On Thursday, the Federal Reserve might raise interest rates for the first time in nine years (figure 1). However, this decision is still surrounded by uncertainty. On one hand, the US economy has shown clear signs of recovery and, given the time lag with which monetary policy works, the Fed has solid domestic reasons to raise rates already this week. In fact, although inflation is still far from the 2% target, unemployment is down to 5.1% (sooner than expected) and wage-inflation pressure might pick up soon. Moreover, there is a growing concern over the prolonged disconnect between financial markets and fundamentals (figure 2 and figure 3).
On the other hand, mounting financial volatility in the Chinese market – and consequently in other emerging economies – has brought the IMF and World Bank to warn against the destabilizing effects that might result from a normalization of US monetary policy and have called for postponing the first increase in the federal rates. Yet, some emerging markets seem to disagree with this prescription and have asked the Fed to lift rates in order to end the uncertainty which has surrounded their economies for too long.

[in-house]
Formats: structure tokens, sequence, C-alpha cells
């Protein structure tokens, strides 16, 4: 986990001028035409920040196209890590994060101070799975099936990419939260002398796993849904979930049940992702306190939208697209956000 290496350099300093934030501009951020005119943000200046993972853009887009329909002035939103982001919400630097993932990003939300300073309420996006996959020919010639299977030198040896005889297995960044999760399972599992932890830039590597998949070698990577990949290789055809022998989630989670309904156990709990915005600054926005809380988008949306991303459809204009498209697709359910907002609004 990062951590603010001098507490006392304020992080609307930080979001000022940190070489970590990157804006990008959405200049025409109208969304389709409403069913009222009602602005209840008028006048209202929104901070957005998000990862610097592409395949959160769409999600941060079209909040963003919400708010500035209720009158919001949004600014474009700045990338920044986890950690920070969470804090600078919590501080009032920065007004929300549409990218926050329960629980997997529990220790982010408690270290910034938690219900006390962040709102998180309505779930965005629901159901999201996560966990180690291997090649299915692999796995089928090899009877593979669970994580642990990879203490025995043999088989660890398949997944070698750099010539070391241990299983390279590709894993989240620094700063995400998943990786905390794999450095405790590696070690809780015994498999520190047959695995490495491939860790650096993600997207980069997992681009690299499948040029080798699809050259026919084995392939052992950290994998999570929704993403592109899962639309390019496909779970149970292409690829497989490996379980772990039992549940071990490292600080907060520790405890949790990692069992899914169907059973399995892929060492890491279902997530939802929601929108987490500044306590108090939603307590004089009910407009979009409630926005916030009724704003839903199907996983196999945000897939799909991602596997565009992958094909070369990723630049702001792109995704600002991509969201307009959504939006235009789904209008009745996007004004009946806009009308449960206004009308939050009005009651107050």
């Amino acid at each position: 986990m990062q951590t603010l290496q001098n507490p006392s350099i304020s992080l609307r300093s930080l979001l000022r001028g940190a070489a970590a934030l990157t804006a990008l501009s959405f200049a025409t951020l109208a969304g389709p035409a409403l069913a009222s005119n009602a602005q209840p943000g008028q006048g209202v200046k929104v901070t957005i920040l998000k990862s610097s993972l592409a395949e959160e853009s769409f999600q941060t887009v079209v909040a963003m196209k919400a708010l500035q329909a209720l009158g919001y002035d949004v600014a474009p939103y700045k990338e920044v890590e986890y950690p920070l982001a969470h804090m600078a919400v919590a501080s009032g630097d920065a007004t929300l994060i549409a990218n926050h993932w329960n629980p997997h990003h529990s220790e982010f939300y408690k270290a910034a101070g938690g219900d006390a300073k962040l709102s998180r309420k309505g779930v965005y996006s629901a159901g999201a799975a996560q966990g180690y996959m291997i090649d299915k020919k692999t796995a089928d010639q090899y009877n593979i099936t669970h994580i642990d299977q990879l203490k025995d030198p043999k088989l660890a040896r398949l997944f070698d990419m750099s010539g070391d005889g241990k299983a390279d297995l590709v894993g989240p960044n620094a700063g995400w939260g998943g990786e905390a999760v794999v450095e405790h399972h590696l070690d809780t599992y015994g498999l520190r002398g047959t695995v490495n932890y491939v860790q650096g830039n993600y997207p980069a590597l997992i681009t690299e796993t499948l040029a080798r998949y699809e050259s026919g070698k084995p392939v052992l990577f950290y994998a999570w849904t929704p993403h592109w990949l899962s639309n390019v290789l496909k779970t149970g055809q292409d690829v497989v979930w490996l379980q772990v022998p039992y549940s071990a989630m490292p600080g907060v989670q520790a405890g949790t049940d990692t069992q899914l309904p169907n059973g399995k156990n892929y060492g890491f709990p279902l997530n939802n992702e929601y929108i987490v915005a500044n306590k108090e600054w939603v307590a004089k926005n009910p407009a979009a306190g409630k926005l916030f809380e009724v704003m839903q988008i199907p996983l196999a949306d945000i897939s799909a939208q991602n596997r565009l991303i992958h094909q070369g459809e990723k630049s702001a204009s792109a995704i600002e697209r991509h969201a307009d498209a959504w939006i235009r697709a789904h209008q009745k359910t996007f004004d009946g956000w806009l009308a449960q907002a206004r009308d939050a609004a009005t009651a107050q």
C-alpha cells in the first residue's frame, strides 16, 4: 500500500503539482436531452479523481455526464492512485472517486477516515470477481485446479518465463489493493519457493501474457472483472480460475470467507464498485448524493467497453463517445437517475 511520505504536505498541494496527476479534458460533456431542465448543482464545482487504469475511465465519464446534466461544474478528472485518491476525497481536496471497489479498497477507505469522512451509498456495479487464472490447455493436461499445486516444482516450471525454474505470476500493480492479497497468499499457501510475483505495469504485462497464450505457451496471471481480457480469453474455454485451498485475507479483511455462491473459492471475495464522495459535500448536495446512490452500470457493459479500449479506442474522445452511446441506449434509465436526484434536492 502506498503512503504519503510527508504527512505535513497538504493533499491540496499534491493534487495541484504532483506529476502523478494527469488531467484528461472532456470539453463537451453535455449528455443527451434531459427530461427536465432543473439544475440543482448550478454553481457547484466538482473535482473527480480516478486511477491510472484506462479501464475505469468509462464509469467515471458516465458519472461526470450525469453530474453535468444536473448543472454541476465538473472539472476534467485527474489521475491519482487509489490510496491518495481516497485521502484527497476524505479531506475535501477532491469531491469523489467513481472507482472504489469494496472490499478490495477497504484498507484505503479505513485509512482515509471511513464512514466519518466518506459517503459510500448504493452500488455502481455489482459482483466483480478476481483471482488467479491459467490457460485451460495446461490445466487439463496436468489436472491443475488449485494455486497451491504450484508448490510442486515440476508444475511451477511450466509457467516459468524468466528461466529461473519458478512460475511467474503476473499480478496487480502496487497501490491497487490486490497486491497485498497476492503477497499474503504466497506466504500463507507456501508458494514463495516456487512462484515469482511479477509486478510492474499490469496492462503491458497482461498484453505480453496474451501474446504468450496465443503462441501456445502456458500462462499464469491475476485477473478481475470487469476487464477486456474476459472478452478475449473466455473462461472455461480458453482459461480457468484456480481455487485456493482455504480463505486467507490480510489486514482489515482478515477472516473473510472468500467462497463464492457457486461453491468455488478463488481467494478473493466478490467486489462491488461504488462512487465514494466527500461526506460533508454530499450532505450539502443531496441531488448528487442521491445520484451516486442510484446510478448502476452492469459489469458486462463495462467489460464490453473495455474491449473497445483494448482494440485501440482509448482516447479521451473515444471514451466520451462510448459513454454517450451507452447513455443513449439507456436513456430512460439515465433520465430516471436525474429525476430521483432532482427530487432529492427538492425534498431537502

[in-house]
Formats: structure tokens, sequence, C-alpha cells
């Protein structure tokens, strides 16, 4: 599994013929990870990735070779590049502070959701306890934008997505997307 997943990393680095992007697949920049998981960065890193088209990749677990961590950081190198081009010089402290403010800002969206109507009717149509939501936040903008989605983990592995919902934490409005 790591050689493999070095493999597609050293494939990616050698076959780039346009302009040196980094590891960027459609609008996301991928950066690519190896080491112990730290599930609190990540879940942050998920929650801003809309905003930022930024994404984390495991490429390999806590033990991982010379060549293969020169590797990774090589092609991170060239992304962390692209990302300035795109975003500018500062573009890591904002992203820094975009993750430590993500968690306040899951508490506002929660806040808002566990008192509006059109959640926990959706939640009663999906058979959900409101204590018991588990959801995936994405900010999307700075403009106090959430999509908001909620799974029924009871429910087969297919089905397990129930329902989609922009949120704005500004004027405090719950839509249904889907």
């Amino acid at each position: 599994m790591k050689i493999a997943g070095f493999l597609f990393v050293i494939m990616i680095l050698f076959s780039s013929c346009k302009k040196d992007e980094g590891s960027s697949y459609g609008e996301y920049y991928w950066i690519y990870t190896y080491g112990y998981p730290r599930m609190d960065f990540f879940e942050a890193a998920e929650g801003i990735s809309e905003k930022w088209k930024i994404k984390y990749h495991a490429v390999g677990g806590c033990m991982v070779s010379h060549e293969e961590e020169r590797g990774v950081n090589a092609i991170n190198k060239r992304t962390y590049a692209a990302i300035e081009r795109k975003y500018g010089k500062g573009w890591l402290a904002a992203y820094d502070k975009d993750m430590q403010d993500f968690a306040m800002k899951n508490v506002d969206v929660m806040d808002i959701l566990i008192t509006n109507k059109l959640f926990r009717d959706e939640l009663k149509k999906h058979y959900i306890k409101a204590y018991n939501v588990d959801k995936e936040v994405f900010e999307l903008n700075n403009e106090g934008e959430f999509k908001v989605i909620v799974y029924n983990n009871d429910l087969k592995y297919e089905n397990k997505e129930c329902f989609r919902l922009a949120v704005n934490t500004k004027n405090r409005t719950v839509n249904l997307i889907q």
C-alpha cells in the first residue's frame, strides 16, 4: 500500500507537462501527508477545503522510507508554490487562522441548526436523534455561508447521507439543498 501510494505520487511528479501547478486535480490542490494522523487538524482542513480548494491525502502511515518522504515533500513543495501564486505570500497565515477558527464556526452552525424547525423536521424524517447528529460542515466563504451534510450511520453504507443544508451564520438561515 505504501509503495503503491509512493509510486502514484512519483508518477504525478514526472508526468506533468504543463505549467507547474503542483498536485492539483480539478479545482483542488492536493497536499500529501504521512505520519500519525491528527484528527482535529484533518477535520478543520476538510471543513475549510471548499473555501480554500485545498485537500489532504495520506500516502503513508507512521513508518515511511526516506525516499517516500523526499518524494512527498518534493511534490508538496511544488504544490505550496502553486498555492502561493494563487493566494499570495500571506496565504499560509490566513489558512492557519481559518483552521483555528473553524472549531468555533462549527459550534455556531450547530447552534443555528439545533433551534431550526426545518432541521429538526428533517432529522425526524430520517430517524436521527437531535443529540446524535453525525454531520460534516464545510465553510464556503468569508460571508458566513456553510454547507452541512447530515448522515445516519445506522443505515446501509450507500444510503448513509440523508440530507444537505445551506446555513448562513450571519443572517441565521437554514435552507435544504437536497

Whether or not the Fed will decide to test its capacity to pull the brakes on its unprecedented experiment of ultra-loose monetary policy, it remains clear that what lays ahead is the loosest tightening cycle in modern history. In the emerging world, Brazil, China and Russia are experiencing great troubles to respond to financial instability. At the same time, Europe and Japan are struggling to support their real economy while also fearing serious distortions in the assets market.
The Fed’s decision is an extremely thorny one. However, given the domestic developments in the US market and the mounting expectations of a rate increase, excuses to resist dovish temptations are running out.